Although the rules and regulations of a nut-free school will vary from one location to another, nut-free schools generally do not disallow coconuts on the premises. This is because kids with tree nut allergies can, but normally do not, exhibit an allergy to coconut as well. Despite growing on a tree, coconut allergies are pretty rare.
Therefore, coconuts usually aren’t included in a tree nut ban, but it would be wise to ask because many coconut products are made in facilities with tree nuts. Remember to be cautious and check the labels on your food.
Are Nut-Free Schools Effective?
While it is becoming increasingly more common for schools to ban nuts in the school at all, a lot of schools simply have peanut-free tables in place in their cafeterias to better monitor students. A recent study on peanut-free policies in schools discovered that schools with school-wide peanut-free policies actually had higher levels of epinephrine used for the treatment of peanut and tree nut-related anaphylaxis.
Interestingly enough, the schools that just had specific peanut-free tables in the cafeteria had lower epinephrine use. Middle schools and high schools with peanut-free classrooms also had lower rates of epinephrine use, but this was not seen in elementary schools.
There are limited studies on why schools with peanut-free policies have higher epinephrine use, and more need to be conducted to draw any definite conclusions in these situations. Here are some possible explanations as to why this is the case.
Accidentally Bringing Nuts into School: It is possible for children to accidentally bring foods with peanuts in them to school. In order for a school to be truly “peanut-free,” school staff members would be required to inspect every food item brought onto the premises for peanuts. Realistically, most K-12 schools do not have the resources or capacity for such a procedure to occur every single day for every child attending the school.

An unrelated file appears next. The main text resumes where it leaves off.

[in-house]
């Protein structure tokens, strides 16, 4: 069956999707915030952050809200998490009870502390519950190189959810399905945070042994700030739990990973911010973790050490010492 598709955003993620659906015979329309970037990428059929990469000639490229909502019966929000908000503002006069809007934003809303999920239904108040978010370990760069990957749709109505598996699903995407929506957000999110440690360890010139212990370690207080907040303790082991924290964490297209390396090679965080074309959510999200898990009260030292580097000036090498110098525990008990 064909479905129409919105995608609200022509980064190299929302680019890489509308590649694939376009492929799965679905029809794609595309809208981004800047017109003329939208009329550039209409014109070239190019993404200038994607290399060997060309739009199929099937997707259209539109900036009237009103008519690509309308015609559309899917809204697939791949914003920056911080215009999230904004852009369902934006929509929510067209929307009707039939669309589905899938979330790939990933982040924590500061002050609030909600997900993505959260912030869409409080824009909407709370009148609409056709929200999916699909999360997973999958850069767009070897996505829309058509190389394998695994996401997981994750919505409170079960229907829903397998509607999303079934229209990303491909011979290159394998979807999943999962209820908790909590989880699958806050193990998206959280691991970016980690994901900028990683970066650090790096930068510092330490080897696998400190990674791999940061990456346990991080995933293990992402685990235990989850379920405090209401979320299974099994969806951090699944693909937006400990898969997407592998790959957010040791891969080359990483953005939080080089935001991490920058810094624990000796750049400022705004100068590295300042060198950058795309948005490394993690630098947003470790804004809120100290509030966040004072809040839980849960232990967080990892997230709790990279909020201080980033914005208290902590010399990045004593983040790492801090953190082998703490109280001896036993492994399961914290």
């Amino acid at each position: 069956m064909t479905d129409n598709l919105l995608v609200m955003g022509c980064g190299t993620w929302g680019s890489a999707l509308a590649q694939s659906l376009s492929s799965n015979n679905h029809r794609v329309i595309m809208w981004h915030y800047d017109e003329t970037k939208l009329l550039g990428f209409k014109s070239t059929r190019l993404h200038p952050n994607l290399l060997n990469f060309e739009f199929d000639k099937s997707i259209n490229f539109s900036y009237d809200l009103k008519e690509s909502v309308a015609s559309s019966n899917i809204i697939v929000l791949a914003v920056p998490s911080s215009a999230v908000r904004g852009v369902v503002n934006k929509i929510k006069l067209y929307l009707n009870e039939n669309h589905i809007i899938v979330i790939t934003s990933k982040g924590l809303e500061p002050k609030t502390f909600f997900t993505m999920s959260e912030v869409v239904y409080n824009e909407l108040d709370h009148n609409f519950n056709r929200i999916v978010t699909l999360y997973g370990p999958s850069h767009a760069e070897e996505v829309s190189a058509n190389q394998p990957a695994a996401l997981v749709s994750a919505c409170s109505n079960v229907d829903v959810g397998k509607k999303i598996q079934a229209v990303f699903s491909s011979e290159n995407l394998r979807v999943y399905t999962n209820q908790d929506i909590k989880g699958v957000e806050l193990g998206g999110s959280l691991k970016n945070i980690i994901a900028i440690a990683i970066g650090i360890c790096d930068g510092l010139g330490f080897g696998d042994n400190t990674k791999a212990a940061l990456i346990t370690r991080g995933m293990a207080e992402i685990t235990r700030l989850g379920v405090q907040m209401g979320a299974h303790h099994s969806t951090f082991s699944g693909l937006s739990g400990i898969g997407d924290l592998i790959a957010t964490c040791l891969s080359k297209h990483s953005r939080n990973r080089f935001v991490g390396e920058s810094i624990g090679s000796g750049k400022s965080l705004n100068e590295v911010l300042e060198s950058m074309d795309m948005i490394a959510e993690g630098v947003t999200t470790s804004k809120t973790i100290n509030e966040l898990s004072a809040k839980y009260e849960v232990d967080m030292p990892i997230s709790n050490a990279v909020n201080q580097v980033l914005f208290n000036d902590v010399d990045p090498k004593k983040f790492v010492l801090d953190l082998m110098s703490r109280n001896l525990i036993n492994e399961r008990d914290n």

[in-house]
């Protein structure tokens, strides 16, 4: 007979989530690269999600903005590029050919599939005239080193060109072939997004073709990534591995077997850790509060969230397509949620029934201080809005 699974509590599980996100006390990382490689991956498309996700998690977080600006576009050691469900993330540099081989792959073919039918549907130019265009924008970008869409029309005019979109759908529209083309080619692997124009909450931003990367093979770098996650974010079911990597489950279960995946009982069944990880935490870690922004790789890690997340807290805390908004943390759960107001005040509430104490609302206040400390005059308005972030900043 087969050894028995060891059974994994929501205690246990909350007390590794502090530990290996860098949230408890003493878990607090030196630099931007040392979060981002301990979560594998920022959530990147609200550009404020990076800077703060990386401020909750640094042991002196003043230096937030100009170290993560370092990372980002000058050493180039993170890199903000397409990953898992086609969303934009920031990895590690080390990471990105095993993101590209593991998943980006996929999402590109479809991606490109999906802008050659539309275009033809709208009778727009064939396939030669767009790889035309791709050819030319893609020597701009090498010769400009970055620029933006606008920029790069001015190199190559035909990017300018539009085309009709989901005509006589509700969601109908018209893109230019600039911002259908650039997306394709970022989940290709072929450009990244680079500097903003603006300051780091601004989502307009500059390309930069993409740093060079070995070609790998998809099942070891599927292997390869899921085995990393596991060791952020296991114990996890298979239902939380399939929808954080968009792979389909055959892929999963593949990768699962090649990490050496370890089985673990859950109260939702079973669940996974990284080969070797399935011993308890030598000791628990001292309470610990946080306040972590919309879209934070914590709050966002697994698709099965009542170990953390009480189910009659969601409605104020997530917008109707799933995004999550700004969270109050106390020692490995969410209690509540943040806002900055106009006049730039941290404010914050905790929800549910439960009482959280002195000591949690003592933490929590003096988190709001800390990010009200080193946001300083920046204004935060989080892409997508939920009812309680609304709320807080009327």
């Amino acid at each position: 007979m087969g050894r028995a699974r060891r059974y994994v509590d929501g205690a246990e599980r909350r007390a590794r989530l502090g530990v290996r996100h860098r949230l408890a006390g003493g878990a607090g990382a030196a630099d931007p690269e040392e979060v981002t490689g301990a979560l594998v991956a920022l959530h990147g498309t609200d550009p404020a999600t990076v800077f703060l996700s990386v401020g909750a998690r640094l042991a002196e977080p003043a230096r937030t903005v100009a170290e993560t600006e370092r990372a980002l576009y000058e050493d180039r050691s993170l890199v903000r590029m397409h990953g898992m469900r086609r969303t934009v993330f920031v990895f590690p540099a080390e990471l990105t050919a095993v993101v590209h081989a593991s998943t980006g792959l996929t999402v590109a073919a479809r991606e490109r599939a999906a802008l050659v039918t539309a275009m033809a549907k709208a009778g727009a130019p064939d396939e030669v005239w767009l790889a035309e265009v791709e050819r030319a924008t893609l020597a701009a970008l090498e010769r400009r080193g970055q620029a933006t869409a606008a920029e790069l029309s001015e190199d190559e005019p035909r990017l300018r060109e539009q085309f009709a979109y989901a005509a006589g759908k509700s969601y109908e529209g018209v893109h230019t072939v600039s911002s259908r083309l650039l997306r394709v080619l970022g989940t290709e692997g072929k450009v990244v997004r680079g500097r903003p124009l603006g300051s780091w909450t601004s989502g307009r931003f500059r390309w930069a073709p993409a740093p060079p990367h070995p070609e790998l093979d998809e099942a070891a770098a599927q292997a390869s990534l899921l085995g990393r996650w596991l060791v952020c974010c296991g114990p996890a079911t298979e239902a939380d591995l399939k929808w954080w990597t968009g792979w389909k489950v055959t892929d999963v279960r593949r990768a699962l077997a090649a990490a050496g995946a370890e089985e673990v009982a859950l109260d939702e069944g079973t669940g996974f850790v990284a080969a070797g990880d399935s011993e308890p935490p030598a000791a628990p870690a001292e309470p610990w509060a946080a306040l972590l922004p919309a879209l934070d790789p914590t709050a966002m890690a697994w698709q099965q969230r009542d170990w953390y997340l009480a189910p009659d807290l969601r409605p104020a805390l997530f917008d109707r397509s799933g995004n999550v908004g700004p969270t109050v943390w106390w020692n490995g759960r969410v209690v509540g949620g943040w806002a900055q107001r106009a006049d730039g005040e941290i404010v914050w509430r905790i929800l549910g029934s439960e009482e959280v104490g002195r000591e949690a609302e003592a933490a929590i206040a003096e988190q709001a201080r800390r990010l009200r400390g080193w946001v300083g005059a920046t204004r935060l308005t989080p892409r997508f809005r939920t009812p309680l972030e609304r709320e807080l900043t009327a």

Parents of children without food allergies may also not be properly checking or know how to read food labels. In these cases, it is very possible that a parent might send their child to school with food with peanuts by mistake. For example, one of the children in the study with a known walnut allergy had a reaction to a cookie he brought from his own home that contained walnuts.
A False Sense of Security: In addition to this, the school staff might have a false sense of security due to the peanut and tree nut policy. Because they have the policies in place, school staff may not check food for peanuts as often or as thoroughly and may feel that their policy alone lowers risk. In these cases, school staff members may also have lower suspicion of a food allergy reaction when a student starts to complain of symptoms.
On the other hand, we can infer that schools with just peanut-free tales and classrooms instead of school-wide policies have a lower usage of epinephrine due to the environmental factors being much more controllable, and the amount of food for school staff to inspect is much more manageable and realistic.